Members of Roanoke City Council visit ARPA-funded projects
ROANOKE, Va. (WDBJ) -The city of Roanoke has earmarked more than $60 million in federal ARPA funds for projects it hopes will have a lasting impact.
On Monday morning, members of Roanoke City Council took a closer look at how some of that money is being spent.
In southeast Roanoke, members of city council met Mieshia Redd, a Habitat for Humanity home buyer, who hopes to move into her new home before the end of the year.
“And what does this mean for you and your family? Is this transformational for you,” we asked? “Yes. It’s a big transformation for us, especially for my kids,” Redd told us. “So I’m excited for it.”
“In this case, of course, you’ve got a new homeowner and there will be 18 through this process,” added Roanoke City Manager Bob Cowell. “You have folks learning job skills that they’ll be able to translate into new opportunities.”
In Northwest Roanoke, council members gathered with officials from Goodwill Industries of the Valleys in a room that will be part of the new Market on Melrose, the grocery store and community hub that Goodwill is building at its complex there.
Richmond Vincent is Goodwill Industries of the Valleys President & CEO.
“I think we have a unique opportunity to show the rest of this region that northwest does have some buying power,” Vincent told members of council, “and it’s worth you investing in building a business right here in northwest.”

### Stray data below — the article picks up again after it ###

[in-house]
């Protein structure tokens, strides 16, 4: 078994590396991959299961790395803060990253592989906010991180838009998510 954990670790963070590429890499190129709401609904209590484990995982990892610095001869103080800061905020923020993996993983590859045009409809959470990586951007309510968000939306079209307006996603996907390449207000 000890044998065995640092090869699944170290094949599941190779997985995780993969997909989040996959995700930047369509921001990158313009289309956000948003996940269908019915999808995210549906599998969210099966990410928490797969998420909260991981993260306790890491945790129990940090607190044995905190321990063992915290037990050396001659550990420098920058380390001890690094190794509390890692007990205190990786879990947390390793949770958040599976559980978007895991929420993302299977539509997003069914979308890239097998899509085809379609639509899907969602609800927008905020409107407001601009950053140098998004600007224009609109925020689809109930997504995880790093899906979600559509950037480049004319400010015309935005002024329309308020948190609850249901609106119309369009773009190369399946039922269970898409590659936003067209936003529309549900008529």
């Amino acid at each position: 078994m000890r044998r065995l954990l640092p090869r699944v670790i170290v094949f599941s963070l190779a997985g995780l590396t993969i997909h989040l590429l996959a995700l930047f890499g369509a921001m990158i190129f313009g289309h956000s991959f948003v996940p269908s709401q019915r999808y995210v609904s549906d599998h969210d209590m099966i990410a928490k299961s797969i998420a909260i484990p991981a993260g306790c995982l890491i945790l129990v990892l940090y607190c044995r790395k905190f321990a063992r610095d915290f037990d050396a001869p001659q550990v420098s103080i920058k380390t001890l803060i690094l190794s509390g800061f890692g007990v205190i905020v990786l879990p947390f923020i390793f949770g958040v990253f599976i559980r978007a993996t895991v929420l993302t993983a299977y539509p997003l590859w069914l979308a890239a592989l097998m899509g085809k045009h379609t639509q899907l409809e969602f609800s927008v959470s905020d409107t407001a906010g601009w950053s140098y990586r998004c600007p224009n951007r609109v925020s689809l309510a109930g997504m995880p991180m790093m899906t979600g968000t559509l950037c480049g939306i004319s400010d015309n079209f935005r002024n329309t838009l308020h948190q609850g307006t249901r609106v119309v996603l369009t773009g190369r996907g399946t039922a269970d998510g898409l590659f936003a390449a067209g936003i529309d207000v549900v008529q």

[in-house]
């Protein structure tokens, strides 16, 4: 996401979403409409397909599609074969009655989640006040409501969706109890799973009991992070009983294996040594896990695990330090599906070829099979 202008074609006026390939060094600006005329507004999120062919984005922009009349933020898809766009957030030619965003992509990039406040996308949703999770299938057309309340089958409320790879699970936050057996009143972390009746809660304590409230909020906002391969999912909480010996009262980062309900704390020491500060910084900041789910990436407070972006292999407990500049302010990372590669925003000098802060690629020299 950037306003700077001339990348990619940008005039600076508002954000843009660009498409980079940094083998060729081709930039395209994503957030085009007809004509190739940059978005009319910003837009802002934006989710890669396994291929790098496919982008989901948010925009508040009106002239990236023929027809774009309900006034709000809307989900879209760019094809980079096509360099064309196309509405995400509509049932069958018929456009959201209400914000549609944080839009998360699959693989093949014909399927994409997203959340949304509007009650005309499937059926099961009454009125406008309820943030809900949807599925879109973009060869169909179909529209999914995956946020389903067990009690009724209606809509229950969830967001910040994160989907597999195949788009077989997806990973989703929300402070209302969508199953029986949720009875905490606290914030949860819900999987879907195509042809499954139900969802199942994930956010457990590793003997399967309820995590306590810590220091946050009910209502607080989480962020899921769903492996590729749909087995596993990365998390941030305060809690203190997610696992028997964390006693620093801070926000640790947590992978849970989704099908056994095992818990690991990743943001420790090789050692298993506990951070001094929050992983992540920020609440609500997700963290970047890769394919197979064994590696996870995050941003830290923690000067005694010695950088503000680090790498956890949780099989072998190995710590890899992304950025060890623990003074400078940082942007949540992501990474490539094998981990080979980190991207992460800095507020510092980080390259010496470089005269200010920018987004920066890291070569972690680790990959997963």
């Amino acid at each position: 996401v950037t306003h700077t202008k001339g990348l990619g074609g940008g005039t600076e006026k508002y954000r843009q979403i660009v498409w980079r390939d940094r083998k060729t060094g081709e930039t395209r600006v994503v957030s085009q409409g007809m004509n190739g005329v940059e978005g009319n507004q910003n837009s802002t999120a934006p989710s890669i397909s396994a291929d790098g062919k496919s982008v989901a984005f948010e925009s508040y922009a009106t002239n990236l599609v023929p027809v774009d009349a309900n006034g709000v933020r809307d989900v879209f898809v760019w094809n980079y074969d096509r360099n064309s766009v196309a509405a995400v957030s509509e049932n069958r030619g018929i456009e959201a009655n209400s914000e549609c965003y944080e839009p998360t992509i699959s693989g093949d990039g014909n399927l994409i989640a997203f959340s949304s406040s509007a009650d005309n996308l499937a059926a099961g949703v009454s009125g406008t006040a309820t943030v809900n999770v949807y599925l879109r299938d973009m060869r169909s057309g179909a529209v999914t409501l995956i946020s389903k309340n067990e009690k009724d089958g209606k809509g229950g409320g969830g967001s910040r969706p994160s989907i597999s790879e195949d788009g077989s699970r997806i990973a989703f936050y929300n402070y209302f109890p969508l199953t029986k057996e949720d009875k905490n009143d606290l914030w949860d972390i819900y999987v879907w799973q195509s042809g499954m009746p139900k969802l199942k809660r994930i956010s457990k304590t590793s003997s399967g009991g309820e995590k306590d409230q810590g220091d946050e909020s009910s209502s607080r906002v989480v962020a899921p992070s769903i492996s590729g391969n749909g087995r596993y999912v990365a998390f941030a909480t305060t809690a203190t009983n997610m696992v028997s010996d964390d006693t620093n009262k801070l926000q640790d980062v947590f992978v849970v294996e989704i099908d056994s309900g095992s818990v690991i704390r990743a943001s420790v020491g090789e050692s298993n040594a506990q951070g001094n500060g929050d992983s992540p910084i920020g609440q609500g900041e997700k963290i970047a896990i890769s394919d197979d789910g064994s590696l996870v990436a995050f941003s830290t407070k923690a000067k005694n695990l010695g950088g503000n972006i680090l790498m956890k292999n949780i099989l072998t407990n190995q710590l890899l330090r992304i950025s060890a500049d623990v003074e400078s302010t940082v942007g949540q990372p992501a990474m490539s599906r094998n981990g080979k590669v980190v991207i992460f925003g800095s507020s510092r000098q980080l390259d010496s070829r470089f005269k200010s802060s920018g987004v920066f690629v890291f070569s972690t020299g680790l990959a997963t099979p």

And they stopped by the renovated headquarters of LEAP, the Local Environmental Agricultural Project, which addresses food insecurity in neighborhoods throughout the city.
“What a transformation for that site and what it’s able to do for our community,” said council member Vivian Sanchez-Jones after touring LEAP.
“Being able to bring all of these people together behind the same goal, making sure we’re reducing poverty, increasing health, and increasing the vitality of our neighborhoods is really important,” said council member Peter Volosin.
And there was an unexpected benefit from the tour.
Sanchez-Jones is a student support specialist with Roanoke City Public Schools. And when council members visited Huff Lane Park Monday morning, she noticed two high school students who should have been in class.
So, the council members took a brief detour and drove the students back to school.
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